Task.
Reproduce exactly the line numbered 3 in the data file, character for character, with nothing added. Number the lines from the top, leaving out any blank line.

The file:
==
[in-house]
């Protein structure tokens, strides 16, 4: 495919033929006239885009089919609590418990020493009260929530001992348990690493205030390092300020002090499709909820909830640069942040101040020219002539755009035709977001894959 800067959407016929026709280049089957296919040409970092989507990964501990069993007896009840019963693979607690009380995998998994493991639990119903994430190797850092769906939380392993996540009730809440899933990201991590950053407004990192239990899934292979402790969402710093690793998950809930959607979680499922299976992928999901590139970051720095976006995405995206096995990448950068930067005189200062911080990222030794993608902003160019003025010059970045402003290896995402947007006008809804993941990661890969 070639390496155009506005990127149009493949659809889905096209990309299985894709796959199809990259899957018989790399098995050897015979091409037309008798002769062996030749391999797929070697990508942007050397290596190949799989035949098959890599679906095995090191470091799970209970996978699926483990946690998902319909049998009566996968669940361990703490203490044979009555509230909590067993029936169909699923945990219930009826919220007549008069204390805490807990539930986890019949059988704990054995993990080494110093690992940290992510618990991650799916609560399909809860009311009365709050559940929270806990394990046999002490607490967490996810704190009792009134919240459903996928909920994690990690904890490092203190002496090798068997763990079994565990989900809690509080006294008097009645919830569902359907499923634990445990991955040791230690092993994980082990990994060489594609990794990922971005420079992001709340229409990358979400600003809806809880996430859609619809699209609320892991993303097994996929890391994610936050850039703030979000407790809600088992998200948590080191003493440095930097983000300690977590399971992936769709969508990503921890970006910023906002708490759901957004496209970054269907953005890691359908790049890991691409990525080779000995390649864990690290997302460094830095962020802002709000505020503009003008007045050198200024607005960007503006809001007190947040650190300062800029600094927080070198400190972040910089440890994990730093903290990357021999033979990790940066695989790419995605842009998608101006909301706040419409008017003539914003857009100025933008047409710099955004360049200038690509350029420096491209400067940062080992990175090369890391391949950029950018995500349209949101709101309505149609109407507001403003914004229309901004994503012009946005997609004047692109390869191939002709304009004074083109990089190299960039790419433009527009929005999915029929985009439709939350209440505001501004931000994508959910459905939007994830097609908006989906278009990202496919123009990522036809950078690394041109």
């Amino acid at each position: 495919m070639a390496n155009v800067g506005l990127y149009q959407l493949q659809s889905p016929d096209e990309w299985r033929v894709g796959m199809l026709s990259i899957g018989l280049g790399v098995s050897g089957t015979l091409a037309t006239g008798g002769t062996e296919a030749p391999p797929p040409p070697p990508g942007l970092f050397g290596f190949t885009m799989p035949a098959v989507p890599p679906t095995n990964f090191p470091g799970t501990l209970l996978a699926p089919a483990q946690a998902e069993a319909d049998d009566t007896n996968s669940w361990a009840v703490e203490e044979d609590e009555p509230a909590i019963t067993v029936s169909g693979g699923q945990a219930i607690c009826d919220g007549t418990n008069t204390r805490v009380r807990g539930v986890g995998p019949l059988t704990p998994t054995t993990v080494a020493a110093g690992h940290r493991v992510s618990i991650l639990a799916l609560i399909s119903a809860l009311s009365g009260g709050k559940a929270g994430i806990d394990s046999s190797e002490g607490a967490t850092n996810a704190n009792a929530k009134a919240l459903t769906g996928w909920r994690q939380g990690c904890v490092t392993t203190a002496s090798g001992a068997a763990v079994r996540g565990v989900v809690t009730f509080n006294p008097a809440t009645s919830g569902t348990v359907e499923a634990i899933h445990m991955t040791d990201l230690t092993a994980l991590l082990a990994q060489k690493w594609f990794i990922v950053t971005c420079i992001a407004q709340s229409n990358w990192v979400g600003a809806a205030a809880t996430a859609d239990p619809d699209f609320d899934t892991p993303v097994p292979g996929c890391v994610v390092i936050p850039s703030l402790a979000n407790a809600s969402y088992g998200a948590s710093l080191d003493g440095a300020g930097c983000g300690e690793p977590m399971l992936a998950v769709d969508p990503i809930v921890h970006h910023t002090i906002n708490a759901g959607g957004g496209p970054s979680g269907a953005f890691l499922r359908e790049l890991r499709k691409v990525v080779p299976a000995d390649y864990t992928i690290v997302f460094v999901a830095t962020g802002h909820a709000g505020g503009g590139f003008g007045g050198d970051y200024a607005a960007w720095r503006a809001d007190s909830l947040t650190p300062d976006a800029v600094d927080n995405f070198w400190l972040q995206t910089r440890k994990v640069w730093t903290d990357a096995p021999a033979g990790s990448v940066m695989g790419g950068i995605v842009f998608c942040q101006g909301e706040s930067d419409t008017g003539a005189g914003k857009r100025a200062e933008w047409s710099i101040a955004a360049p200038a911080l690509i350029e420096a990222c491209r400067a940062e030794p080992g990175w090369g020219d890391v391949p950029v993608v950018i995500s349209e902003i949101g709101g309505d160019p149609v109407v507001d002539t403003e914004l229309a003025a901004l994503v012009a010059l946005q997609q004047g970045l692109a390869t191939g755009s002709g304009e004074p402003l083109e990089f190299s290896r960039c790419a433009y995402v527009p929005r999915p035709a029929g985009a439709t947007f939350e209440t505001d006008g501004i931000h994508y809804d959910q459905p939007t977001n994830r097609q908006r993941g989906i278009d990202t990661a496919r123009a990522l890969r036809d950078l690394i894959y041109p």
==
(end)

């Amino acid at each position: 495919m070639a390496n155009v800067g506005l990127y149009q959407l493949q659809s889905p016929d096209e990309w299985r033929v894709g796959m199809l026709s990259i899957g018989l280049g790399v098995s050897g089957t015979l091409a037309t006239g008798g002769t062996e296919a030749p391999p797929p040409p070697p990508g942007l970092f050397g290596f190949t885009m799989p035949a098959v989507p890599p679906t095995n990964f090191p470091g799970t501990l209970l996978a699926p089919a483990q946690a998902e069993a319909d049998d009566t007896n996968s669940w361990a009840v703490e203490e044979d609590e009555p509230a909590i019963t067993v029936s169909g693979g699923q945990a219930i607690c009826d919220g007549t418990n008069t204390r805490v009380r807990g539930v986890g995998p019949l059988t704990p998994t054995t993990v080494a020493a110093g690992h940290r493991v992510s618990i991650l639990a799916l609560i399909s119903a809860l009311s009365g009260g709050k559940a929270g994430i806990d394990s046999s190797e002490g607490a967490t850092n996810a704190n009792a929530k009134a919240l459903t769906g996928w909920r994690q939380g990690c904890v490092t392993t203190a002496s090798g001992a068997a763990v079994r996540g565990v989900v809690t009730f509080n006294p008097a809440t009645s919830g569902t348990v359907e499923a634990i899933h445990m991955t040791d990201l230690t092993a994980l991590l082990a990994q060489k690493w594609f990794i990922v950053t971005c420079i992001a407004q709340s229409n990358w990192v979400g600003a809806a205030a809880t996430a859609d239990p619809d699209f609320d899934t892991p993303v097994p292979g996929c890391v994610v390092i936050p850039s703030l402790a979000n407790a809600s969402y088992g998200a948590s710093l080191d003493g440095a300020g930097c983000g300690e690793p977590m399971l992936a998950v769709d969508p990503i809930v921890h970006h910023t002090i906002n708490a759901g959607g957004g496209p970054s979680g269907a953005f890691l499922r359908e790049l890991r499709k691409v990525v080779p299976a000995d390649y864990t992928i690290v997302f460094v999901a830095t962020g802002h909820a709000g505020g503009g590139f003008g007045g050198d970051y200024a607005a960007w720095r503006a809001d007190s909830l947040t650190p300062d976006a800029v600094d927080n995405f070198w400190l972040q995206t910089r440890k994990v640069w730093t903290d990357a096995p021999a033979g990790s990448v940066m695989g790419g950068i995605v842009f998608c942040q101006g909301e706040s930067d419409t008017g003539a005189g914003k857009r100025a200062e933008w047409s710099i101040a955004a360049p200038a911080l690509i350029e420096a990222c491209r400067a940062e030794p080992g990175w090369g020219d890391v391949p950029v993608v950018i995500s349209e902003i949101g709101g309505d160019p149609v109407v507001d002539t403003e914004l229309a003025a901004l994503v012009a010059l946005q997609q004047g970045l692109a390869t191939g755009s002709g304009e004074p402003l083109e990089f190299s290896r960039c790419a433009y995402v527009p929005r999915p035709a029929g985009a439709t947007f939350e209440t505001d006008g501004i931000h994508y809804d959910q459905p939007t977001n994830r097609q908006r993941g989906i278009d990202t990661a496919r123009a990522l890969r036809d950078l690394i894959y041109p």